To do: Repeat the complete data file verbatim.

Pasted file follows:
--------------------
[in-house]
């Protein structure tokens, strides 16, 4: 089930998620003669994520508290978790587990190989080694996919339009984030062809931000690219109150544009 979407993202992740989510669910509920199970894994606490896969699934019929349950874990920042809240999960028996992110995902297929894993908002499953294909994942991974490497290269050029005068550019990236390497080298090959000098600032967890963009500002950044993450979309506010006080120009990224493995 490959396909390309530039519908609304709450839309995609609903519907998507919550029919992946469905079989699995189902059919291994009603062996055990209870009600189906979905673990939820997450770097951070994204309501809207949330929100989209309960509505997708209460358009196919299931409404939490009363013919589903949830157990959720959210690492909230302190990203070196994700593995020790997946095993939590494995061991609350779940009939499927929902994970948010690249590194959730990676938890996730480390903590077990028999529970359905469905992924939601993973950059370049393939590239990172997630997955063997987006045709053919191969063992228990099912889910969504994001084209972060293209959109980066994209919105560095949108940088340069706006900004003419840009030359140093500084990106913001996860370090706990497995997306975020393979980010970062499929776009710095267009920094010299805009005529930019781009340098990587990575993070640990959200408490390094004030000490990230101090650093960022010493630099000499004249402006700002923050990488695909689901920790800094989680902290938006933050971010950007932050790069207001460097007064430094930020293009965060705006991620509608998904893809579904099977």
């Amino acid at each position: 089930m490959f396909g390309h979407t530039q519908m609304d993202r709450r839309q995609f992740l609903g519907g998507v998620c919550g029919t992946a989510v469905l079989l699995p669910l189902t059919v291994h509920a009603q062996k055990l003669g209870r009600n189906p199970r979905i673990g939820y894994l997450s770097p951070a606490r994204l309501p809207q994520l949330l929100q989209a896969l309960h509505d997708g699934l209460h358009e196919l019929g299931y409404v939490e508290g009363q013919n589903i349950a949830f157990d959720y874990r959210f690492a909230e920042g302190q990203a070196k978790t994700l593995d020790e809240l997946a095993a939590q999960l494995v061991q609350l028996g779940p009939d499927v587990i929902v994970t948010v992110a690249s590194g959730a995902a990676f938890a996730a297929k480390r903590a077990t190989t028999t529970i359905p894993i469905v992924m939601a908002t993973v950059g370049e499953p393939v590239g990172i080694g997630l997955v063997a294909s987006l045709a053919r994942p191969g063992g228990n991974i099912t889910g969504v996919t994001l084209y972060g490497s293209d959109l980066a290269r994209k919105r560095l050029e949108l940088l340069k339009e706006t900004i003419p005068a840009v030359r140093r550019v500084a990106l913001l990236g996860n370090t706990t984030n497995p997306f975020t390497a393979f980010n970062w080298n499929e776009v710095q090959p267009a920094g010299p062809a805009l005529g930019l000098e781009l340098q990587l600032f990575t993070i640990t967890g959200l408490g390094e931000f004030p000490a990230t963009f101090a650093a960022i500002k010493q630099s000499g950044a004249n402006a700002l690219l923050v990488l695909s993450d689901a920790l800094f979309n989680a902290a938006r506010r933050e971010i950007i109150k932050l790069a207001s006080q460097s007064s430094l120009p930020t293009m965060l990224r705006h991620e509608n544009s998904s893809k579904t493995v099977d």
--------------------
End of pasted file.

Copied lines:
[in-house]
């Protein structure tokens, strides 16, 4: 089930998620003669994520508290978790587990190989080694996919339009984030062809931000690219109150544009 979407993202992740989510669910509920199970894994606490896969699934019929349950874990920042809240999960028996992110995902297929894993908002499953294909994942991974490497290269050029005068550019990236390497080298090959000098600032967890963009500002950044993450979309506010006080120009990224493995 490959396909390309530039519908609304709450839309995609609903519907998507919550029919992946469905079989699995189902059919291994009603062996055990209870009600189906979905673990939820997450770097951070994204309501809207949330929100989209309960509505997708209460358009196919299931409404939490009363013919589903949830157990959720959210690492909230302190990203070196994700593995020790997946095993939590494995061991609350779940009939499927929902994970948010690249590194959730990676938890996730480390903590077990028999529970359905469905992924939601993973950059370049393939590239990172997630997955063997987006045709053919191969063992228990099912889910969504994001084209972060293209959109980066994209919105560095949108940088340069706006900004003419840009030359140093500084990106913001996860370090706990497995997306975020393979980010970062499929776009710095267009920094010299805009005529930019781009340098990587990575993070640990959200408490390094004030000490990230101090650093960022010493630099000499004249402006700002923050990488695909689901920790800094989680902290938006933050971010950007932050790069207001460097007064430094930020293009965060705006991620509608998904893809579904099977």
């Amino acid at each position: 089930m490959f396909g390309h979407t530039q519908m609304d993202r709450r839309q995609f992740l609903g519907g998507v998620c919550g029919t992946a989510v469905l079989l699995p669910l189902t059919v291994h509920a009603q062996k055990l003669g209870r009600n189906p199970r979905i673990g939820y894994l997450s770097p951070a606490r994204l309501p809207q994520l949330l929100q989209a896969l309960h509505d997708g699934l209460h358009e196919l019929g299931y409404v939490e508290g009363q013919n589903i349950a949830f157990d959720y874990r959210f690492a909230e920042g302190q990203a070196k978790t994700l593995d020790e809240l997946a095993a939590q999960l494995v061991q609350l028996g779940p009939d499927v587990i929902v994970t948010v992110a690249s590194g959730a995902a990676f938890a996730a297929k480390r903590a077990t190989t028999t529970i359905p894993i469905v992924m939601a908002t993973v950059g370049e499953p393939v590239g990172i080694g997630l997955v063997a294909s987006l045709a053919r994942p191969g063992g228990n991974i099912t889910g969504v996919t994001l084209y972060g490497s293209d959109l980066a290269r994209k919105r560095l050029e949108l940088l340069k339009e706006t900004i003419p005068a840009v030359r140093r550019v500084a990106l913001l990236g996860n370090t706990t984030n497995p997306f975020t390497a393979f980010n970062w080298n499929e776009v710095q090959p267009a920094g010299p062809a805009l005529g930019l000098e781009l340098q990587l600032f990575t993070i640990t967890g959200l408490g390094e931000f004030p000490a990230t963009f101090a650093a960022i500002k010493q630099s000499g950044a004249n402006a700002l690219l923050v990488l695909s993450d689901a920790l800094f979309n989680a902290a938006r506010r933050e971010i950007i109150k932050l790069a207001s006080q460097s007064s430094l120009p930020t293009m965060l990224r705006h991620e509608n544009s998904s893809k579904t493995v099977d």